By  on April 11, 1994

NEW YORK -- This week could prove to be pivotal in R.H. Macy & Co.'s fight to keep Federated Department Stores from swallowing it whole.

Two weeks ago, Cyrus R. Vance, the court-appointed mediator in the Macy's Chapter 11 case, convinced Federated to hold its fire until today in order to give Macy's own reorganization plan a fair hearing with creditors.

Now it's fair play for Federated to sell its own plan to creditors.

Vance has set meetings this week with Macy's creditors, including Federated.

Federated, which acquired a significant portion of Macy debt as the first move in its takeover attempt, reportedly will pitch enormous potential cost savings, in the neighborhood of $100 million in the short term by consolidating various divisions.

There has been widespread speculation that Federated's A&S division could be merged in Macy's East. In addition, there has been speculation that some I. Magnin units in California could be converted into Bloomingdale's units.

Federated will also sell its strong management, growth potential and financial stability.

Back from a 10-day personal trip to China, Vance will now find himself in the middle of challenging and heated negotiations.

Vance's meetings with creditors, sources said, will center around the Macy's term-sheet proposal on how to reorganize.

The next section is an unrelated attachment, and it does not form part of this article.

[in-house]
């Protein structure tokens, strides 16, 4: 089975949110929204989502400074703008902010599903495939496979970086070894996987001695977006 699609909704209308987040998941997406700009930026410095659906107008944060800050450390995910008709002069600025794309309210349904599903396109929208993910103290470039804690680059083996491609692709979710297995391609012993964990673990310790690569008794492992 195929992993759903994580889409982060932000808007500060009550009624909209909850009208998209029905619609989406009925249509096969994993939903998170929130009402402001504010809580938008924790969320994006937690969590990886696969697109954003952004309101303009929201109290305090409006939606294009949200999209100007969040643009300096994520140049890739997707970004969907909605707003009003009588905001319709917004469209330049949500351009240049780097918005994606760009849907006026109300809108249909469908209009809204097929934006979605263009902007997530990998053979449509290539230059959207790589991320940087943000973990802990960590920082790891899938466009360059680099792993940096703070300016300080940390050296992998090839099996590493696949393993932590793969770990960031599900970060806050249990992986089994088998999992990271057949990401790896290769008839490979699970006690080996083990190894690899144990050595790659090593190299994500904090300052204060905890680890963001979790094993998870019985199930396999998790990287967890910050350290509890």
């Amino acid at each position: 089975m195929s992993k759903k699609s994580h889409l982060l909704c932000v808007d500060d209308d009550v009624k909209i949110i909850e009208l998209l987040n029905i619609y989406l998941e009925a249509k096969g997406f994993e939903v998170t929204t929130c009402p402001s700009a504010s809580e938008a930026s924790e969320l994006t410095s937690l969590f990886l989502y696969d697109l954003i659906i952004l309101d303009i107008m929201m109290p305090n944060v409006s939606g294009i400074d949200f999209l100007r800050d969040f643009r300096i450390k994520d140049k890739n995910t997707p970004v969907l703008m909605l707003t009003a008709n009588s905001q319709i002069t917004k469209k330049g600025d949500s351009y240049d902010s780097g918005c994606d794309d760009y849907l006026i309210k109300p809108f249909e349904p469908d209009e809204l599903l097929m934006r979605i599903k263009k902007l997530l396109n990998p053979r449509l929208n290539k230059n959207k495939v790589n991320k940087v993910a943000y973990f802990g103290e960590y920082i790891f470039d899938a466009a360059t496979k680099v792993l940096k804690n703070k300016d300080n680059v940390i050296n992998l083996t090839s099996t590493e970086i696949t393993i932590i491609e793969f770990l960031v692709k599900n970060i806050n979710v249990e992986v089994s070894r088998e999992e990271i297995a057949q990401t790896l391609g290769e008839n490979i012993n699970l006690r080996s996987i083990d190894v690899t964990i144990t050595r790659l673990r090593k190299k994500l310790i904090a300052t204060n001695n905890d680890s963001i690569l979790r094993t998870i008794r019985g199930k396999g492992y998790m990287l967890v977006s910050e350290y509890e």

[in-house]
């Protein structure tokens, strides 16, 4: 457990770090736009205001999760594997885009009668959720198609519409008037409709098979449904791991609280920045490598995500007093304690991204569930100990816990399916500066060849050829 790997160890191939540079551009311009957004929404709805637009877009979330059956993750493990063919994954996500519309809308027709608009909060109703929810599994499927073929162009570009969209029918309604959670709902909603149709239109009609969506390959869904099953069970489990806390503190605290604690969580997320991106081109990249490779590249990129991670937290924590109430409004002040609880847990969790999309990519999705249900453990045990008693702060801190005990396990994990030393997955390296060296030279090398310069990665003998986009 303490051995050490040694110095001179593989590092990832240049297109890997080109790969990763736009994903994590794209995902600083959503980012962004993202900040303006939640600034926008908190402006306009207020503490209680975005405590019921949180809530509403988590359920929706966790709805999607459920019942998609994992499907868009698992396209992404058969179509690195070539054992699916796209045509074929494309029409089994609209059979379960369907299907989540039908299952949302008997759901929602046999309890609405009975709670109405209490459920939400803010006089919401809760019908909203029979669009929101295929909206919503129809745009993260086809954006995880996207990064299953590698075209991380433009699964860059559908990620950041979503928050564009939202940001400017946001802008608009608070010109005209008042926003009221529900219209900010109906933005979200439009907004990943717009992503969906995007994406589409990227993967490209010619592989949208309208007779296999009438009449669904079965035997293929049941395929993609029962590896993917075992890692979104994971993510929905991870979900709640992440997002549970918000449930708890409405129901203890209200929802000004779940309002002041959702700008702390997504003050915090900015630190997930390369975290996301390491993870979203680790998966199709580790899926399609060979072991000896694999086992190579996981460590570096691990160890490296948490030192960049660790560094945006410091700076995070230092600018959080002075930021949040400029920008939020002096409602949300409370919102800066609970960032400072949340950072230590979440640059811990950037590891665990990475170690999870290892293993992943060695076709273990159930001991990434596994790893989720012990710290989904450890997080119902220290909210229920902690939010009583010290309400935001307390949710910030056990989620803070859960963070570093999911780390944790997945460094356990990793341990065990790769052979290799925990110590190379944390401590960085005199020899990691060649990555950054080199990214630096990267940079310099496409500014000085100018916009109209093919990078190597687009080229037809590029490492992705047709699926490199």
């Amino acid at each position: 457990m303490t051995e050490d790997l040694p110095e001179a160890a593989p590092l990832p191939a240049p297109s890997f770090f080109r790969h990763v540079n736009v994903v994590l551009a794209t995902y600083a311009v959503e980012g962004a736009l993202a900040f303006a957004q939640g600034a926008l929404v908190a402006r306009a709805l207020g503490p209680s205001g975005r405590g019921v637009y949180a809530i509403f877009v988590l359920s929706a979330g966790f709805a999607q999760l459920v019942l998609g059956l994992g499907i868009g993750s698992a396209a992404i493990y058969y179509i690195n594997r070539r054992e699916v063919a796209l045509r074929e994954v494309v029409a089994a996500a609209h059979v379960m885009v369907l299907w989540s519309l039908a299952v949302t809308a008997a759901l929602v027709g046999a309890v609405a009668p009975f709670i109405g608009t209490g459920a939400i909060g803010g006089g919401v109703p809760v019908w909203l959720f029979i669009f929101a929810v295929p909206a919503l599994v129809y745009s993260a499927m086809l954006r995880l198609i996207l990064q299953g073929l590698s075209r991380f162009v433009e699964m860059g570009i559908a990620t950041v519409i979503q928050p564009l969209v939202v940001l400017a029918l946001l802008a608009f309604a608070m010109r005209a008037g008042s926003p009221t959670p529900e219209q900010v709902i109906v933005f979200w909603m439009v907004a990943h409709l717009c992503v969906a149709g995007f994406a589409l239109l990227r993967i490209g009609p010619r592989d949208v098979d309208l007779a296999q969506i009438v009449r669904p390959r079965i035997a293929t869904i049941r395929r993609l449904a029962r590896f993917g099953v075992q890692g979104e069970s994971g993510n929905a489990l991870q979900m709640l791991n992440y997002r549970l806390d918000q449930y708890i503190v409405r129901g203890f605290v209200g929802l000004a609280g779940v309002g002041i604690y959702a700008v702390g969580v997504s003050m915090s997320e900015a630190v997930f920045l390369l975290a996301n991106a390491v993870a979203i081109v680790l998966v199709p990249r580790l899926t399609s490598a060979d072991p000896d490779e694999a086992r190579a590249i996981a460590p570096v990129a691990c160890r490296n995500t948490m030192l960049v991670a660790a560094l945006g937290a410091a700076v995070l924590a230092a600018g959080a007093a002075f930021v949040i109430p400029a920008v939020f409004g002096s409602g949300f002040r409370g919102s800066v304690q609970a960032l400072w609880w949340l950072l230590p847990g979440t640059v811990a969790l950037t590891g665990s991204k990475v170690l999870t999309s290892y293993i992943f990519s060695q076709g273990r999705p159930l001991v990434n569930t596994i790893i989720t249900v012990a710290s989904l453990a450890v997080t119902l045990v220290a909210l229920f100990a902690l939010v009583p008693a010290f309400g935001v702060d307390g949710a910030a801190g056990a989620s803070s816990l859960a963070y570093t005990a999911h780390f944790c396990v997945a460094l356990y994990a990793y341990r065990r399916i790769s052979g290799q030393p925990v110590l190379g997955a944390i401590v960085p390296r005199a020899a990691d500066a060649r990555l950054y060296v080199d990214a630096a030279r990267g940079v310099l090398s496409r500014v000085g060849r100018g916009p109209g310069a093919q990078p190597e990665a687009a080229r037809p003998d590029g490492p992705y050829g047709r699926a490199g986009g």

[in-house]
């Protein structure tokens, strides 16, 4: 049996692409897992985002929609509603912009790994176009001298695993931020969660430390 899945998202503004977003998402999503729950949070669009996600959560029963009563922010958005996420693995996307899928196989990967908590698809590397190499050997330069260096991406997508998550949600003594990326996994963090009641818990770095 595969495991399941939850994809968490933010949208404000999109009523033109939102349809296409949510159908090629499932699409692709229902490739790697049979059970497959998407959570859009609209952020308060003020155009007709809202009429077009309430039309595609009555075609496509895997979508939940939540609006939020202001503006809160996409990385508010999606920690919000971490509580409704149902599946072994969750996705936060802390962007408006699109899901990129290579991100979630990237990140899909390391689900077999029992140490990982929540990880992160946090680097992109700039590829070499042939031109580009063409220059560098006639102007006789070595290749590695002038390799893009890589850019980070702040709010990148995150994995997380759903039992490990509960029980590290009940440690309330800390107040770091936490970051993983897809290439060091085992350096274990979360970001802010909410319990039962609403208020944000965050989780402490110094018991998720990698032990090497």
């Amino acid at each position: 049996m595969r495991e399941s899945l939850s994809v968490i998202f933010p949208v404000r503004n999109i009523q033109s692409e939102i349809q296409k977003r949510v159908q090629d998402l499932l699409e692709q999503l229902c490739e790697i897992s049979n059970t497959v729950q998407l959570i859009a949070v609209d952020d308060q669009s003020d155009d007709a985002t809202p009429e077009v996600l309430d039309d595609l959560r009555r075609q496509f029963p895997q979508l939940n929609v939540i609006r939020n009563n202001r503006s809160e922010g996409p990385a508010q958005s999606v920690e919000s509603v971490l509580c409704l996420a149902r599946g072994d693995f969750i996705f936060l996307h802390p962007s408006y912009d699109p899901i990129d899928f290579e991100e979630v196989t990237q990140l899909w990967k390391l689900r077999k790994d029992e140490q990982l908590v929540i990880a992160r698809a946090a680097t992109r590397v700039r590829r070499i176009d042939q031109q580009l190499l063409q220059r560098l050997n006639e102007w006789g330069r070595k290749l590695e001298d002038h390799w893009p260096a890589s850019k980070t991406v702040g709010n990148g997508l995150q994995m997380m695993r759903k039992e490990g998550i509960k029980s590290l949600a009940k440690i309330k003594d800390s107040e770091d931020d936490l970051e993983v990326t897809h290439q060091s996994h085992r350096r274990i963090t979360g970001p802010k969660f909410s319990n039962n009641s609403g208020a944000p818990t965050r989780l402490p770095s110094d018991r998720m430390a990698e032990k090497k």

Federated has said that following Vance's meetings with Macy's creditors, the former Secretary of State would advise Federated on how best to "initiate discussions with other Macy creditors" on its proposal for Macy's.

The action might prove to be a welcome change for Vance. He's a highly skilled negotiator who since his Feb. 22 appointment as mediator has been studying Macy's Chapter 11 and is said to be ready to roll up his sleeves and get to the bargaining table.

Federated, which has Smith Barney Shearson as its investment adviser, would not comment on the timing of any meetings or when it will break out its plan for Macy's. As reported, Macy's outlined a term sheet offer that valued the retail giant at $3.6 billion, but held out to creditors the chance to collect an additional $500 million if Macy's stock went up in price.

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